- University of Illinois, Urbana-Champaign: Offers students the opportunity to take on full-time internships at social work agencies during their senior year of studies.
- University of Pittsburgh: Requires 600 hours of fieldwork and offers concentrations including global studies; African studies; and gender, sexuality, and women’s studies.
- University of Texas, Austin: Students work collaboratively with each other, faculty, and agencies. Requires 480 hours of fieldwork and offers study-abroad programs.
- University of Washington, Seattle: The Bachelor of Arts in Social Welfare (BASW) program focuses on general social work practices and requires 500 hours of fieldwork.
- University of Wisconsin, Madison: Admission to this program is highly competitive, and students are required to complete 512 hours of fieldwork.
Public Policy, Administration, and Service
Another way to make a difference is to get directly involved with government agencies. The field of public policy covers similar ground to political science, but from a different perspective. Instead of studying government policy from the outside, you’ll work behind the scenes to formulate and enact policies, keep public service providers organized, and direct the work of public servants.
It takes a lot of people to make a government run smoothly, so there is a wide range of different career paths available within the field of public service. You could be a city manager, departmental administrator, or other government official on any level, from your town to the national or international stage. With so many options, you’re likely to find one that fits your talents and interests.
Below, we’ve listed some colleges that offer particularly compelling undergraduate programs in public policy and related fields. You also have the option of pursuing graduate studies in the field. Masters of Public Policy (MPP) or Masters of Public Administration (MPA) programs are popular ways of doing so, and some students go on to Ph.D. programs as well.
- California State University, Fullerton: Students focus on the political environment in which public service and supporting functions exist, as well as taking on internships in government offices.
- Indiana University-Purdue University, Indianapolis: Through the School of Public and Environmental Affairs, students can choose to specialize in civic leadership, management, media and public affairs, policy studies, or sustainable management and policy. A certificate in public management is available for students from other majors.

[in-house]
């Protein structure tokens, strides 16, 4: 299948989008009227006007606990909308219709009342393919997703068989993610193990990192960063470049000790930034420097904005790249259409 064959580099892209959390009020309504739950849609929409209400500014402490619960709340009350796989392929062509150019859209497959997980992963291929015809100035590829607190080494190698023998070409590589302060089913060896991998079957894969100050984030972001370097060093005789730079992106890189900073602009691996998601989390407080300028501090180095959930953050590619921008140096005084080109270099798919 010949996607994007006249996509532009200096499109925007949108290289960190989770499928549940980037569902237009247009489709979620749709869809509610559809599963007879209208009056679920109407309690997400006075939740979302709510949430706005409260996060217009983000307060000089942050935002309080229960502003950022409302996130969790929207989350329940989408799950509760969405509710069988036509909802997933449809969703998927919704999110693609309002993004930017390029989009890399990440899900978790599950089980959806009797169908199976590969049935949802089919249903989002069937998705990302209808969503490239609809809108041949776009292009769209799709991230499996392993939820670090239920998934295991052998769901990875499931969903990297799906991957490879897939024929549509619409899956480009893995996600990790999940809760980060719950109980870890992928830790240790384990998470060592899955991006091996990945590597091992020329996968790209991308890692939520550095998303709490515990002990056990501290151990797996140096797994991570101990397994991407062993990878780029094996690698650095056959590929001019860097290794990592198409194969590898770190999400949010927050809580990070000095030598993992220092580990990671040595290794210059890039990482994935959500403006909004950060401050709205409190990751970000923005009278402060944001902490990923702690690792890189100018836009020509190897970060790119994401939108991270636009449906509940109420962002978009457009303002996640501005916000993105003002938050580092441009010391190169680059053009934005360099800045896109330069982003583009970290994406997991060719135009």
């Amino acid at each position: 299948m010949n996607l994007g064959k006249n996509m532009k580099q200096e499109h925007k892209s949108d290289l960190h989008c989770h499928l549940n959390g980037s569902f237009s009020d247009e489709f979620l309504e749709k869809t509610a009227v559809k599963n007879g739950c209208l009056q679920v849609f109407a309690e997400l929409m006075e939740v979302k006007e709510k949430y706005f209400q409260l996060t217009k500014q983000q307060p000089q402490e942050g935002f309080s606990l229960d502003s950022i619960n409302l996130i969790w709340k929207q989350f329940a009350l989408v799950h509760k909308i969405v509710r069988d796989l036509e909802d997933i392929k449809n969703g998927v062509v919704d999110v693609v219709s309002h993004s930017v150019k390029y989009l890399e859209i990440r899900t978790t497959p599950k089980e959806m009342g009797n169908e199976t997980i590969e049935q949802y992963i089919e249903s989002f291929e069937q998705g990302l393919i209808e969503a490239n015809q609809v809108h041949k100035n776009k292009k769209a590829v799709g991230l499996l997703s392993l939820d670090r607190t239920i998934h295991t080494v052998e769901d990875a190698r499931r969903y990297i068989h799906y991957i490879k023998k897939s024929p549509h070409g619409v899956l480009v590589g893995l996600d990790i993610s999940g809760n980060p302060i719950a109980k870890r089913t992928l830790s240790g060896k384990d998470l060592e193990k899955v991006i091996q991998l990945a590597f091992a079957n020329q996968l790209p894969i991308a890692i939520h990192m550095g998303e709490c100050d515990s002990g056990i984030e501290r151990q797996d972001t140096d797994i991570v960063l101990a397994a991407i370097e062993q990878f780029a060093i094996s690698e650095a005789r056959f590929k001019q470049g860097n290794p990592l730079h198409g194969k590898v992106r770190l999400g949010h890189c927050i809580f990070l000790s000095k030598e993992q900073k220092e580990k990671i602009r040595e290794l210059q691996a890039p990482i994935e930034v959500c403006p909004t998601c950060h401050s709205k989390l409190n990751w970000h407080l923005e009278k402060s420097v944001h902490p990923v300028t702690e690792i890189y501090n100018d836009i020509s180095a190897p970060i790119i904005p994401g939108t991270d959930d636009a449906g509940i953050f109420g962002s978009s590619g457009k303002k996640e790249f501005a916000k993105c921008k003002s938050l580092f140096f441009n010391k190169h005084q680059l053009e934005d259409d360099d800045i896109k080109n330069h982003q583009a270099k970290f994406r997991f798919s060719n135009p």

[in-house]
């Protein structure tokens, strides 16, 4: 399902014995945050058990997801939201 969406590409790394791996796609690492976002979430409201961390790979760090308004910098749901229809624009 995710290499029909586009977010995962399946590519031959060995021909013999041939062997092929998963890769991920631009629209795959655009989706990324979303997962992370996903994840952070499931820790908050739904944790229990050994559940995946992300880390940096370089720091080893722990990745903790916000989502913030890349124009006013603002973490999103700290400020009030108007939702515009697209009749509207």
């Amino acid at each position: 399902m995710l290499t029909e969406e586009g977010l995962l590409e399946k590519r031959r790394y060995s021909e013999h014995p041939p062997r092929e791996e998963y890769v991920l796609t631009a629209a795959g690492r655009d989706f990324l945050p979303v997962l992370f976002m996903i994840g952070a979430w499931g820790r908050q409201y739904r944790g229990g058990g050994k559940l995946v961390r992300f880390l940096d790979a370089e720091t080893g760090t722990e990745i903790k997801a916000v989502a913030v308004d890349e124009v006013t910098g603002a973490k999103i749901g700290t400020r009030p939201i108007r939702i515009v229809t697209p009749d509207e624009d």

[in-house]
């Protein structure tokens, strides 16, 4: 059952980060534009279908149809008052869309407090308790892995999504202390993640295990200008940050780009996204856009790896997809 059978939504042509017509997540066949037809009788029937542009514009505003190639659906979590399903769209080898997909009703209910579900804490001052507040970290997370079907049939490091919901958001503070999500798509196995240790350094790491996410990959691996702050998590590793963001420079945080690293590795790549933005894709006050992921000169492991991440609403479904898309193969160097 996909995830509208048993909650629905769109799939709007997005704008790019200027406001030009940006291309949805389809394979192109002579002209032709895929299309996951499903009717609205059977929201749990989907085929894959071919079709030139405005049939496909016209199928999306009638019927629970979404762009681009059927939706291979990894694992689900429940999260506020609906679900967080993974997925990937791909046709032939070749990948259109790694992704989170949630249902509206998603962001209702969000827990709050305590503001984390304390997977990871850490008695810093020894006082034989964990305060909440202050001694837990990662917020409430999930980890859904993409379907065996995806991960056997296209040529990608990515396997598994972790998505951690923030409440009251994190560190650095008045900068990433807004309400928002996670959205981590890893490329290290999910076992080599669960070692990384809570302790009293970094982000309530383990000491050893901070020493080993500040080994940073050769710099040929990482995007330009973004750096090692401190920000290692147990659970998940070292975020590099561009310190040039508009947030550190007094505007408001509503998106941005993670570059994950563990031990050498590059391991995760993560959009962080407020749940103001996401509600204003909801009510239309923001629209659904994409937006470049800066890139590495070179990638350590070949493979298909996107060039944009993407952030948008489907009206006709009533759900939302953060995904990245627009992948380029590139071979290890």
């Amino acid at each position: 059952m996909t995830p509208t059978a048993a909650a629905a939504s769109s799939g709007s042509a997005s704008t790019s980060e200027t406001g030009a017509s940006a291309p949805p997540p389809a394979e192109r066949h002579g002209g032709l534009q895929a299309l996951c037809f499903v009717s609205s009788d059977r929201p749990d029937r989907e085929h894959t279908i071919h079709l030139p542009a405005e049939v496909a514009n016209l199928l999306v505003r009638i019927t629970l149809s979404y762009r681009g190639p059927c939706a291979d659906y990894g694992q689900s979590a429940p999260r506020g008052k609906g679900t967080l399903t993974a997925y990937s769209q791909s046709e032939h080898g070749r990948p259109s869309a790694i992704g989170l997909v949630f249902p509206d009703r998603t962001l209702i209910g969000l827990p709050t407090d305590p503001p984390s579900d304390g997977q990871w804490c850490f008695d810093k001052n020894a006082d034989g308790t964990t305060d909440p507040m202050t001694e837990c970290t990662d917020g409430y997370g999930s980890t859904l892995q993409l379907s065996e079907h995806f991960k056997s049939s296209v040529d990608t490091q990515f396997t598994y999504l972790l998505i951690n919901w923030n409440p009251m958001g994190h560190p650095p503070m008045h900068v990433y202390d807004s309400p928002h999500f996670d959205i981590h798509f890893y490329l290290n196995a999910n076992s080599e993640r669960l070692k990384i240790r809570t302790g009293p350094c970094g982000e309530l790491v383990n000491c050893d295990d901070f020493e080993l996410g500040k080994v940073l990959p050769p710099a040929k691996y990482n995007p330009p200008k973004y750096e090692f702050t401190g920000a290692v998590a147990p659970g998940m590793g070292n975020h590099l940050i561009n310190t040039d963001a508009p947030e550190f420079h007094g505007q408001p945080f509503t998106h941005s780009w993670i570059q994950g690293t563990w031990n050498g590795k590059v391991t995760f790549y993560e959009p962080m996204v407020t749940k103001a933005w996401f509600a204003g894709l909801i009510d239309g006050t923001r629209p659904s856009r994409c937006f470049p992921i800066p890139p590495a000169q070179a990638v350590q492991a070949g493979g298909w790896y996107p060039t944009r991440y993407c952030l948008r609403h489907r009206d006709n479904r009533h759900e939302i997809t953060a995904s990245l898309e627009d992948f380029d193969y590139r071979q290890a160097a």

- Michigan State University: The undergraduate program focuses on goals, problems, political processes, and the implementation of public policy. An accelerated joint bachelors/masters program is also available.
- Rutgers University: Offers a BA in public and nonprofit administration, as well as master’s and doctoral degrees, through its School of Planning and Public Policy.
- Stanford University: Offers many public policy courses from an interdisciplinary perspective. In the undergraduate Honors College and practicum sessions, students are able to conduct real policy analyses.
- Texas A&M: Emphasizes joint-degree programs, with a BA/MPA program and interdisciplinary majors available.
- University of Chicago: Students can enter a joint BA/MPP program, or embrace the emerging field of data science by pairing a BA with an MS in Computational Analysis and Public Policy. Either joint-degree program takes five years to complete.
- University of Colorado, Denver: Offers a BA program in Public Service, as well as an MPA program and a dual-degree option that pairs an MPA with another master’s degree.
- University of Kentucky: A BS/MPA dual-degree program is available, and students have the opportunity to do independent research through capstone projects.
- University of Minnesota, Twin Cities: Offers a joint BA/MPP program through its Humphrey School of Public Affairs, as well as masters and doctoral degrees.
- University of Texas, Dallas: Offers a BS program in Public Affairs, as well as a Fast Track BS/MPA program that takes five years to complete.
Community Service-Oriented Colleges
You don’t have to major in a public-service-related field to engage in public service in college and beyond. You can also use your extracurricular activities in college to explore areas of interest, create change in your community, make connections, and potentially even find your life’s work.